As per the app’s personality questionnaire–her favorite color is black, song is Space Oddity by David Bowie, movie genre is Sci-Fi, animal is bats, job (if she were human) is astronaut, and place to live is Outerspace.
She would describe her personality as being rational. The trait she values most is loyalty. If she could choose any one power in particular, she would choose flight (which she can). And, her friends would describe her as being mysterious.
In the different Battle For Kings Dominion videos and games, she’s seen to be able to fly, teleport through black portals, and fight using a purple energy that most often takes the form of an orb.
Her character intro goes on to describe her as being a master tactician who always has a plan and is successful in achieving her goals. The tagline to join her alliance is “Your World Is Ours.”
Flight of Fear (the alien) has since appeared in posters and in park merchandise.
Bureau Of Paranormal Activity
Flight of Fear has seen some adjustments over the years as the journey to perfecting Flight of Fear didn’t end with its initial launch.
After the 1996 season, some high-stress sections of the track showed signs of premature fatigue—a common occurrence with new, high-impact rides. To address this, an extensive project was undertaken to reinforce the track.
Seventy-three specially designed “super-ties” based on Premier Rides’s recommendations were fabricated and welded into the higher-stress areas during the next two off seasons. This reinforcement work was completed in 1998, ensuring the long-term durability of the ride.
Flight of Fear also formerly ran a four-train operation, with each carrying 24 riders, but this later changed to a three-train operation, with each carrying 20 riders.
In 2001, the original lime green over-the-shoulder harnesses were replaced with orange lap bars to alleviate riders’ heads pin ponging between harness.
Likewise in 2001, Paramount didn’t renew their licensing with The Outer Limits and thusly removed the show’s branding from Flight of Fear–dropping the phrase from the name and mentions of it in the ride’s theming and queue videos.
The coaster has always maintained the alien abduction storyline, while adjustments to the queue decor and lighting packages have been altered. But overall, there have been no major changes to Flight of Fear.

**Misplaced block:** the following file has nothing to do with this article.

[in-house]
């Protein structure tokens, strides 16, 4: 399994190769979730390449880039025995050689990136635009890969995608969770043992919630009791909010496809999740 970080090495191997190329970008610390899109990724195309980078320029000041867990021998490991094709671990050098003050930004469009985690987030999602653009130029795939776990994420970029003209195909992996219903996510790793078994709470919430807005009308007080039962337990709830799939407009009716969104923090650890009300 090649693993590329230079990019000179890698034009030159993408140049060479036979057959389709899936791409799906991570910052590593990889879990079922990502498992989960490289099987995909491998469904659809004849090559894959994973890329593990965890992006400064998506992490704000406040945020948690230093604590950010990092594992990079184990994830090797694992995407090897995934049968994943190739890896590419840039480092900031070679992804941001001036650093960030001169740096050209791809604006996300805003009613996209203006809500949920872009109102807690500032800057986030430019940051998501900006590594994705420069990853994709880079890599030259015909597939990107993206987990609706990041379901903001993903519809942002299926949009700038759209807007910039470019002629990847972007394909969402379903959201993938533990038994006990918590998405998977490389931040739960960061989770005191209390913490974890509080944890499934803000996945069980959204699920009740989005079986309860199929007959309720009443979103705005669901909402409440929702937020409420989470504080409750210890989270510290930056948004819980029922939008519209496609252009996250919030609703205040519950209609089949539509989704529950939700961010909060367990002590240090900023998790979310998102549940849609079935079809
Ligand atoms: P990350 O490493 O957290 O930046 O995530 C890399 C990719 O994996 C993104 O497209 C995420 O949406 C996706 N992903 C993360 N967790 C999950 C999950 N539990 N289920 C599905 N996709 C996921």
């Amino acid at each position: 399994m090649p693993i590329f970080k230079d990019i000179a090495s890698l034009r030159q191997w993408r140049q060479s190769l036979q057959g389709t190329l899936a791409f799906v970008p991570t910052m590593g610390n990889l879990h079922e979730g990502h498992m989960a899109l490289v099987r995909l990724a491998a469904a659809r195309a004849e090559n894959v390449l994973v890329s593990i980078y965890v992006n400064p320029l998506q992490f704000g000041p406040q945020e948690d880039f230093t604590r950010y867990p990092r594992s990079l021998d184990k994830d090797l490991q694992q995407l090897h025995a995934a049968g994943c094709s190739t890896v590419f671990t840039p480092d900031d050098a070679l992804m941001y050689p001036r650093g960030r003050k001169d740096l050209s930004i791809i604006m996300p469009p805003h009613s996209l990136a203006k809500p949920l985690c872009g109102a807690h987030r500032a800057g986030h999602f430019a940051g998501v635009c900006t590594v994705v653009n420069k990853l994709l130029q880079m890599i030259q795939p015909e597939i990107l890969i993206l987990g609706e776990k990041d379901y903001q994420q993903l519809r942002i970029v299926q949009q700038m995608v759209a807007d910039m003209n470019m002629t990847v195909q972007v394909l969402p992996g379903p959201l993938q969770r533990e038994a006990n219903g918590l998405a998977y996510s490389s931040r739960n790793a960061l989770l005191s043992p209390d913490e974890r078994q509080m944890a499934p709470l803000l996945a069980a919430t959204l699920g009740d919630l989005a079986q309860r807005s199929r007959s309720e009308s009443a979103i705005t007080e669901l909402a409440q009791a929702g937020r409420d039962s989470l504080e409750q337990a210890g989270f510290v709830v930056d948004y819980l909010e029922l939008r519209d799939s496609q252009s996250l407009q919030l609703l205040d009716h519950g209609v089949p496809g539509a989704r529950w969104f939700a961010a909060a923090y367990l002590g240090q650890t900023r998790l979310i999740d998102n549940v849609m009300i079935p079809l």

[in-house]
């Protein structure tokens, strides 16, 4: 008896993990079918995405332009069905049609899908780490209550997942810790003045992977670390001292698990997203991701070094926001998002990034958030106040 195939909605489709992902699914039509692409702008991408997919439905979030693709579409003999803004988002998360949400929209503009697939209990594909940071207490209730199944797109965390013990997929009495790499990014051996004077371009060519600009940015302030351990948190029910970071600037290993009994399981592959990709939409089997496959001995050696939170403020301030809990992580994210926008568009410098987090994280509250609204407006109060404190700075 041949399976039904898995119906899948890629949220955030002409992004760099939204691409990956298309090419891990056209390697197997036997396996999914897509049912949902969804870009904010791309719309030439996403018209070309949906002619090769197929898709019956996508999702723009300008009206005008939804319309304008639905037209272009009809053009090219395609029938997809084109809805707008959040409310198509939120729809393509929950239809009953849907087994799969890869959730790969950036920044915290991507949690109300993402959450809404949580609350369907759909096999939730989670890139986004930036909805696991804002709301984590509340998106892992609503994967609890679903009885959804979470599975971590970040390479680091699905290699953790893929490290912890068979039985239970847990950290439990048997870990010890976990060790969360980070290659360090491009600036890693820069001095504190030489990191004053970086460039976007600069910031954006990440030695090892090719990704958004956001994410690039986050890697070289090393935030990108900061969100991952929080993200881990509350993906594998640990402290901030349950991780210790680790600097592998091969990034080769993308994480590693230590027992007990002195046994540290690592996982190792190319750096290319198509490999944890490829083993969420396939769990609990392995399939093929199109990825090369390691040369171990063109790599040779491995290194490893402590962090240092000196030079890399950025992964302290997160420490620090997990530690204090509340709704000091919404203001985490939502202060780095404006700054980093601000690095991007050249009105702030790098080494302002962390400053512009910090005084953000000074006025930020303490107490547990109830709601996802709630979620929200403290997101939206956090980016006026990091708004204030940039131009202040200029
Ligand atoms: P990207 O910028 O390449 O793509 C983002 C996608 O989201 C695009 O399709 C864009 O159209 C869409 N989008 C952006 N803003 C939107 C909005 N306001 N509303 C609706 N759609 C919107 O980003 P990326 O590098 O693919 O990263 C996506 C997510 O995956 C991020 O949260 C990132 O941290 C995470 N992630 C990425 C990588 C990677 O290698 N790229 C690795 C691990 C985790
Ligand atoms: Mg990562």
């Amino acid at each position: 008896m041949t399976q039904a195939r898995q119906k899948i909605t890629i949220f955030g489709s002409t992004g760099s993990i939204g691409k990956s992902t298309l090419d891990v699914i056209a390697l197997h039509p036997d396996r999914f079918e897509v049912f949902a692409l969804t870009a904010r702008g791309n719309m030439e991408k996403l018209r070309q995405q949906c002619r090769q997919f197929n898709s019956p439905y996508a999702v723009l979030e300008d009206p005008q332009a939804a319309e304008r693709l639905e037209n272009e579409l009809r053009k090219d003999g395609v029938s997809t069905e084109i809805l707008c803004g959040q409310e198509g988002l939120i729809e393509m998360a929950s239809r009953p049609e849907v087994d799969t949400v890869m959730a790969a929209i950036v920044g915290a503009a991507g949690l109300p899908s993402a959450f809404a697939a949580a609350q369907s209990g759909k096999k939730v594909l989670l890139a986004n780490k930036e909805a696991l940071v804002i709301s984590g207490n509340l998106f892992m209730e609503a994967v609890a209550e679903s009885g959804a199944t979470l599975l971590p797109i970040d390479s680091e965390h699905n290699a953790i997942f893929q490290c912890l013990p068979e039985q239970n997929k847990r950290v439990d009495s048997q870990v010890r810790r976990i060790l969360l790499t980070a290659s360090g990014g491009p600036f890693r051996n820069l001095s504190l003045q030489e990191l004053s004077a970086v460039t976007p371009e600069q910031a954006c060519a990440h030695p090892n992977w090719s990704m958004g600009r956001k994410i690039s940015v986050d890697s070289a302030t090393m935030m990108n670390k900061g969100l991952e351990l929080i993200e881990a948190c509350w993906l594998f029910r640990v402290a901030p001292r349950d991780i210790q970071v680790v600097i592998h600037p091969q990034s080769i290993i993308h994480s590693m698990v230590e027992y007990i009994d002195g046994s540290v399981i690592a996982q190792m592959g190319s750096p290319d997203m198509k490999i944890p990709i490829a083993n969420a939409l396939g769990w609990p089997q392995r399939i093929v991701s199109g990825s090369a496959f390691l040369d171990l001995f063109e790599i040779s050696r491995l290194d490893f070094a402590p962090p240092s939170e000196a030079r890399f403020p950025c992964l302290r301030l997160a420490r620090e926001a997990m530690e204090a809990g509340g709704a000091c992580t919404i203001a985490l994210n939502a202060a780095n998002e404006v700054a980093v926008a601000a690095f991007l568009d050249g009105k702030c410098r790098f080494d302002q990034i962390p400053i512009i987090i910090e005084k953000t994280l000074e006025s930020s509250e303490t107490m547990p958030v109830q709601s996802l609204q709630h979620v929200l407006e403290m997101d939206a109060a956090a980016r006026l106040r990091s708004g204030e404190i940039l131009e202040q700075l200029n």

Reception To The Invasion
When Flight of Fear launched for the first time in Doswell VA, it set the world record for fastest acceleration on a roller coaster. The coaster also won several top honors at the International Association of Amusement Parks and Attractions trade show.
Furthermore, Flight of Fear won awards for Major Amusement Park Ride and Technology Applied to Amusements. And the rider reception has been equally favorable to this out of this world roller coaster!
In The Industry
Flight of Fear kickstarted a trend of themed indoor launch coasters in the industry.
Indoor roller coasters weren’t new. Themed coasters weren’t new. But, launch coasters were new. And, Flight of Fear’s test launch on April 11th, 1996 was the first ever launch on a coaster using, quite simply, magnets.
The LIM technology Flight of Fear introduced to the coaster community went on to be utilized in other launch coasters like Universal Studios’ Revenge of the Mummy, Valleyfair’s Steel Venom, and Kings Dominion’s Volcano: The Blast Coaster.
The novelty of a well-themed coaster launching riders into a dark coaster-pretzel adventure continued after Flight of Fear with Rock N Roller Coaster at Disney’s Hollywood Studios, Revenge of the Mummy (again) at Universal Studios, and Guardians of the Galaxy: Cosmic Rewind at Epcot.
Flight of Fear’s layout was duplicated. It has the two locations in Kings Dominion and Kings Island where the pair are, largely, identical. And, two outdoor counterparts operate too, Joker’s Jinx at Six Flags America and Poltergeist at Six Flags Fiesta Texas.
Our favorite extraterrestrial attraction has definitely made its mark amongst the roller coaster industry! And remarkably, that mark isn’t just another crop circle.
Back To Earth
Touching grass again, I think it’s easy to say that Flight of Fear is an epic coaster that began as an engineering marvel, opened as a world record holder and industry game changer, and continues as an excellently themed thrill ride that holds multiple awards to its name.
It is quintessential Kings Dominion (and Kings Island) and an otherworldly roller coaster.
I don’t really have much to say to conclude this other than go ride it! And, show it some love! (please don’t be weird about it)
extraterrestrial extraordinary experience. Plus, it’s always a blast to stand in the station and listen to other riders watching it launch for the first time. There are enough people still who haven’t ridden it before and don’t realize it’s a launch coaster until they’ve waited through the line, get to the gate, and start exclaiming a series of profanities ranging from “hell no” to “f*ck that” and it’s fun.
And, enjoy the outer limits!
Flight of Fear Top Secret Online Files
Have you ever ridden Flight of Fear? What are your thoughts on the ride?
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Thanks for reading!